My earthquake experience.

I’m sure you’ve heard by now, but we had an earthquake over here on the east coast yesterday. I know you west coasters are rolling your eyes at me thinking, “5.8? That’s a piece of cake!” But for those of us who’ve never experienced an earthquake before, it was a pretty dramatic experience. I’ve heard that folks in NYC and DC thought that they might be under some sort of terrorist attack, which is completely understandable given our country’s history over the past 10 years. I think that would be incredibly frightening.

On to my story. We’re at the beach in NJ this week for our final hurrah of the summer. It’s not all vacation, but it sure is nice taking a two hour break from my work day to put my face in the sun and toes in the sand. Yesterday afternoon Tyler and I were in his parent’s beach house answering emails and working on songs. I decided it was time for a beach break so I grabbed a chair and walked down to the beach. The house is 2 blocks from the beach and it really only takes 3 or 4 minutes to get down to the ocean. When I arrived at the shore everyone was standing up, walking around confused. I found Tyler’s mom and she asked me if I’d felt the earthquake. Somehow, I hadn’t. Moments later Tyler was running down to the beach to see if we were alright. He said the house shook violently for a full minute.

Looking back, this seems silly, but we were on a beach, and we had no idea where the center of the earthquake was. We also really don’t have a clue about plates and where their located. This just isn’t something you think about on the east coast. I looked out into the ocean and felt a little afraid. No longer beautiful, it seemed eerily large and ominous. What if the earthquake was out there? Should we leave the beach? Should we leave the island? There’s only one way off the island.

We decided to head back to the house. On the way there someone texted Tyler and told him there was a tsunami warning. Again, we hadn’t been back to the house so we really didn’t know what had happened. It all seems silly now. I began to hurry back to the house, but Tyler kept stopping to talk with the neighbors. And this is when it happened. My huge moral dilemma. I kept thinking things like:

“Tyler come on, we need to get in our cars and to the bridge.”

“Wait, maybe we should warn people.”

“No, then we won’t get to the bridge first and we’ll never make it off the island.”

“But…all these people….”

“There’s nothing you can do for them, just hurry.”

It was awful. Moments later Tyler came in and informed me that there wasn’t a tsunami warning. The center of the quake was in Virginia. We’d been worried for nothing.

Sweet relief.

But then I got to thinking. My thoughts from the tsunami scare plagued me for the rest of the day. They made me question so many things about myself, but the biggest question I had was this: Do I really love people? I mean, after all, my first reaction was to get myself off the island. Immediately. Yes, I thought about everyone else a moment later, but my first thought was about ME. And the rest of my thoughts, while they included other people, really leaned towards only taking care of myself.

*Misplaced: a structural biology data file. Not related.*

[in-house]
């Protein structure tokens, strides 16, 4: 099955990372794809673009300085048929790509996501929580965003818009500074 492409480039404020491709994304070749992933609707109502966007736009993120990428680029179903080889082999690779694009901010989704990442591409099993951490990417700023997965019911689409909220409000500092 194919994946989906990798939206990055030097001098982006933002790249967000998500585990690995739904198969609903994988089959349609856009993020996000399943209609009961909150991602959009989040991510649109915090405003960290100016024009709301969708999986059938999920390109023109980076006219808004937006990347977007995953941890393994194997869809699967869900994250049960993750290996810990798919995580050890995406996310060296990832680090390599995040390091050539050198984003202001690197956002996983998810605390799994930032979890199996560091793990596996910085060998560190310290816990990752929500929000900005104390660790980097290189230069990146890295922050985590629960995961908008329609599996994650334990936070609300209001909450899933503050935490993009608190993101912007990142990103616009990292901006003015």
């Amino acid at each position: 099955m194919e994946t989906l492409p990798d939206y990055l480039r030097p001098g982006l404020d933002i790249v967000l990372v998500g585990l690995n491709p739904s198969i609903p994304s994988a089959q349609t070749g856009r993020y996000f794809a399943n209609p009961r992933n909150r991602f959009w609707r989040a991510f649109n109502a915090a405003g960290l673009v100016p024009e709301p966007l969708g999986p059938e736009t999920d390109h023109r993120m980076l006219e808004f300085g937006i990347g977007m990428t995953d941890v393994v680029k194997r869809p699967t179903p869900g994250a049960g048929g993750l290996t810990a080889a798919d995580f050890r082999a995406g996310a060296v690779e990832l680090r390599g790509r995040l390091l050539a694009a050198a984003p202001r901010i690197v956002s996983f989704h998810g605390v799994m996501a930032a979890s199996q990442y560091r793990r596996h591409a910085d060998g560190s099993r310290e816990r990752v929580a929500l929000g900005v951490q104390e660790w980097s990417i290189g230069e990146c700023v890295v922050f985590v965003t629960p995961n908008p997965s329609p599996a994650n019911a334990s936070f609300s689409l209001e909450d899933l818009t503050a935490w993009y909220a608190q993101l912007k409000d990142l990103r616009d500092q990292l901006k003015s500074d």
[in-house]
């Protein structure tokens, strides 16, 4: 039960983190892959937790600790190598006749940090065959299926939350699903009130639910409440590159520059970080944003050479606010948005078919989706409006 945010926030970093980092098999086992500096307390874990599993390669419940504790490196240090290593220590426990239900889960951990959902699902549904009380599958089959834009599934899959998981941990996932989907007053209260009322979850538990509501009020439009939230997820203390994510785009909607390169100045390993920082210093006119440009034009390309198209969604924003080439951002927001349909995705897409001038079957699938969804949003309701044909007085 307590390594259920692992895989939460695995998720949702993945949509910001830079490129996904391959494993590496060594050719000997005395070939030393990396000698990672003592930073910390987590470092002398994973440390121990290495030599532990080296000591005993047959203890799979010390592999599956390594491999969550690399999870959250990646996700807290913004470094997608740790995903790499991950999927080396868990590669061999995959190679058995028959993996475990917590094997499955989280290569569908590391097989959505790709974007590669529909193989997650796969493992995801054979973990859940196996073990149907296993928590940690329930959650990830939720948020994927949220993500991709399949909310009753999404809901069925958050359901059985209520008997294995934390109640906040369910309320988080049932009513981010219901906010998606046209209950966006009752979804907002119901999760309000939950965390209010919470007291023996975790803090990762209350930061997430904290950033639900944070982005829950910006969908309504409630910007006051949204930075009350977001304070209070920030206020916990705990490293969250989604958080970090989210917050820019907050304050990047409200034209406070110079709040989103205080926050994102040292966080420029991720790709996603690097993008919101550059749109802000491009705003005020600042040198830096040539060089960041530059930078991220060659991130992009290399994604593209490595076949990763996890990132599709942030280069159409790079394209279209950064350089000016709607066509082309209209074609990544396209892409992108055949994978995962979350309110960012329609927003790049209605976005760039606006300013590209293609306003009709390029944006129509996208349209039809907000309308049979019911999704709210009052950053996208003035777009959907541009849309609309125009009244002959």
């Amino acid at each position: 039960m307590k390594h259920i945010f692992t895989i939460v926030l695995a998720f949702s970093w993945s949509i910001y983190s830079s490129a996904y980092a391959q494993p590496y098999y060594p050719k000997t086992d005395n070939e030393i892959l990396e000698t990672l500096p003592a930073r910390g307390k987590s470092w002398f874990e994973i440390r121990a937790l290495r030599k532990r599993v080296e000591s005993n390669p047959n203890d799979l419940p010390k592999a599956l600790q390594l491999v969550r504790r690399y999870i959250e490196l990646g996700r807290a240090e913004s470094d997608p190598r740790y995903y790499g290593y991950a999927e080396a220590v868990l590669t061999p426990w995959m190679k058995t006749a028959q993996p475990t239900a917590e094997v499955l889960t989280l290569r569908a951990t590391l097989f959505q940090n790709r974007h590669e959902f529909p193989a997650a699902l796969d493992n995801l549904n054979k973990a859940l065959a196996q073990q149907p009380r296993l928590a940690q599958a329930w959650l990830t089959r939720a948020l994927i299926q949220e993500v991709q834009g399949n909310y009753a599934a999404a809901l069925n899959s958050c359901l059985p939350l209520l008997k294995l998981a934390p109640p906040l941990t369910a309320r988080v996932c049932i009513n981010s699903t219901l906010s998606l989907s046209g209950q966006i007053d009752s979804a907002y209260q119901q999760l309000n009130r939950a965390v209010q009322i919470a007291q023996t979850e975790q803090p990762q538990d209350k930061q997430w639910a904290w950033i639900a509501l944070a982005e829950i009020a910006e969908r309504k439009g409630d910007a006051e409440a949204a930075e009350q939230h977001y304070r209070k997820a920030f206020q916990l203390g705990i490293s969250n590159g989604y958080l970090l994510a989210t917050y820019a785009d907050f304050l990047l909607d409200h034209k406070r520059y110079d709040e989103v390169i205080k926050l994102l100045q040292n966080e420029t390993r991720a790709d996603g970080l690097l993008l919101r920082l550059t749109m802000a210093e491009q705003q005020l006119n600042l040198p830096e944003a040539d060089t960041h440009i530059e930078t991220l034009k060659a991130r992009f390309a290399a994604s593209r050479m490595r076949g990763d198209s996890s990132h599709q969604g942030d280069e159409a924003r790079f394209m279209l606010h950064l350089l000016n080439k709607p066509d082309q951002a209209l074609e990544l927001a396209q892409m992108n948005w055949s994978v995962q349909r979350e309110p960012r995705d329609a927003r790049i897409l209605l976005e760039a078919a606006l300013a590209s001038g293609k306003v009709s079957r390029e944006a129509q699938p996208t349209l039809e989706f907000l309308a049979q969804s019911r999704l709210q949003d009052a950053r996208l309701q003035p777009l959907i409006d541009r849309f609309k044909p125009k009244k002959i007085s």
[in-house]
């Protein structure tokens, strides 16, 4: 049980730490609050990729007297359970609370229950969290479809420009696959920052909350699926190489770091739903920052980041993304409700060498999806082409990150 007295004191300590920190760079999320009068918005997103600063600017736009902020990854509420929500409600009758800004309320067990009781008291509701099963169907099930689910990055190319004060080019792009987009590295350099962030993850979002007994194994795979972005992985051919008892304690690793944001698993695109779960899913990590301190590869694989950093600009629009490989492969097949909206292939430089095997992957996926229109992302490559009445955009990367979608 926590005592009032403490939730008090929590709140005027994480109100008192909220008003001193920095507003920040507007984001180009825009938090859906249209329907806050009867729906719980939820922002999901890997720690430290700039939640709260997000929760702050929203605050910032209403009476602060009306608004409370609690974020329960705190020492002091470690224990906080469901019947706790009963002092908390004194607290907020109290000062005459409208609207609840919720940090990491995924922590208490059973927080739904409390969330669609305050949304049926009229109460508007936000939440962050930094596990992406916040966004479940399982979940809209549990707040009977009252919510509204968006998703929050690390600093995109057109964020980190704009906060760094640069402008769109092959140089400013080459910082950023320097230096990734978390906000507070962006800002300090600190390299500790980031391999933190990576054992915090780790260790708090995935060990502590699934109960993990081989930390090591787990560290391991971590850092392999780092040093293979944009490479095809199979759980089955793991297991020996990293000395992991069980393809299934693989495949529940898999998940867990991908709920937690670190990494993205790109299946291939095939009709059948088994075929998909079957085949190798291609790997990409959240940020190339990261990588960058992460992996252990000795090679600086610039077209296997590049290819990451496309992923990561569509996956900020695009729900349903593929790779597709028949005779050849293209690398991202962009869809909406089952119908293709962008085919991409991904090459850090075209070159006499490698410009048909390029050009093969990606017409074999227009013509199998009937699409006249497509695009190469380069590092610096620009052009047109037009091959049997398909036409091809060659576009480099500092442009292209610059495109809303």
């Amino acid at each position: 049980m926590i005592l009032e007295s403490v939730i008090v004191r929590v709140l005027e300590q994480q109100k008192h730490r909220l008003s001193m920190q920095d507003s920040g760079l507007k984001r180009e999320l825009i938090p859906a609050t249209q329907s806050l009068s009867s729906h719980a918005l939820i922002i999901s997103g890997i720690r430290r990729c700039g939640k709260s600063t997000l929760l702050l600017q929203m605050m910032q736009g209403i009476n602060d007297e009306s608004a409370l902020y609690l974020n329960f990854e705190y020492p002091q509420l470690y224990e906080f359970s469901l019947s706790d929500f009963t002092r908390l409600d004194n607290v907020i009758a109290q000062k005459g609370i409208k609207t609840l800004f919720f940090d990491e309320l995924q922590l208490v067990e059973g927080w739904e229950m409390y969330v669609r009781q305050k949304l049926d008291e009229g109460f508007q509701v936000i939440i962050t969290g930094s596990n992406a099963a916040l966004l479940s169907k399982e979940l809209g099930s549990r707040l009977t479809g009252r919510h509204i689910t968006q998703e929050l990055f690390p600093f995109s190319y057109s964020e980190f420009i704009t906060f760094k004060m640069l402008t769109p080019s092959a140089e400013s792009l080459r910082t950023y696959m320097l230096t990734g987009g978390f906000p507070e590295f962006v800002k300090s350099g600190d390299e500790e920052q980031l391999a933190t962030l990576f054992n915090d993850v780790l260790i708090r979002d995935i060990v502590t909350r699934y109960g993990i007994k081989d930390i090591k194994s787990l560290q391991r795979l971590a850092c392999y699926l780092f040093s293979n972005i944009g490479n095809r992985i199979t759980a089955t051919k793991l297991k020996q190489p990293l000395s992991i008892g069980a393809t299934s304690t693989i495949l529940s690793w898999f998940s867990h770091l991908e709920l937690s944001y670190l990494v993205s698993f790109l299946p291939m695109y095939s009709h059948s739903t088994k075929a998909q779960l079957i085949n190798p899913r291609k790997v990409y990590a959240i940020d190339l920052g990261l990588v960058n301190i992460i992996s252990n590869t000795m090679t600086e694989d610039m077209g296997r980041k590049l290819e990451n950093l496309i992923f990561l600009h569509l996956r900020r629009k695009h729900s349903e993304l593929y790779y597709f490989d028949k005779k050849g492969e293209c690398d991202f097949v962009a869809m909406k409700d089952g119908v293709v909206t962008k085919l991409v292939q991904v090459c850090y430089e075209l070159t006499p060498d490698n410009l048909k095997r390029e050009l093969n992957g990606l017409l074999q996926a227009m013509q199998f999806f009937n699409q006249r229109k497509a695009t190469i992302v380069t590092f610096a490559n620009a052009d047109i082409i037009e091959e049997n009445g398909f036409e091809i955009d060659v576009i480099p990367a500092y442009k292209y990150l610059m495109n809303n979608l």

I felt terrible. And so confused. And I realized that I am so very small. And so very human. And so very much in need of Jesus to change my heart.

What a humbling experience!

Oh – and I did a little research this morning on earthquakes and epilepsy. Turns out many folks with epilepsy think that they’re having a seizure during the earthquake because the shaking of the house or the ground is very much like the shaking of a seizure. Having a seizure is hands down the scariest thing I’ve ever experienced. I’m so glad I didn’t have a moment of thinking I was having one yesterday. What’s more, earthquakes can also cause seizures in many people with epilepsy. How amazing is it that I was walking outside and never felt the quake?  Maybe I was walking in rhythm with the shaking and didn’t notice it? Who knows? Praise the Lord!

Breathe in, breathe out. Today is a new day.


10 responses

  1. Where did you read about siezure and earthquake? I think I had one last night. Had been year and half since last one. In northern VA. Was in pool during earthquake. The sound was louder to me than shaking.

  2. I love yor honesty jenny. And I am so thankful you are all safe. It did sound like a scary experience. So glad we have Jesus. Those who don’t must be even more afraid.

  3. I don’t think you’re selfish to think of yourself first before others in a crisis situation. It’s natural. In fact, they tell you on airplains to secure your air mark FIRST before you even think about securing your child’s because if you can’t breathe, then you can’t help your son or daughter breathe.
    I’ve been listening to your music on Pandora and decided to stop over at the website and check your blog.

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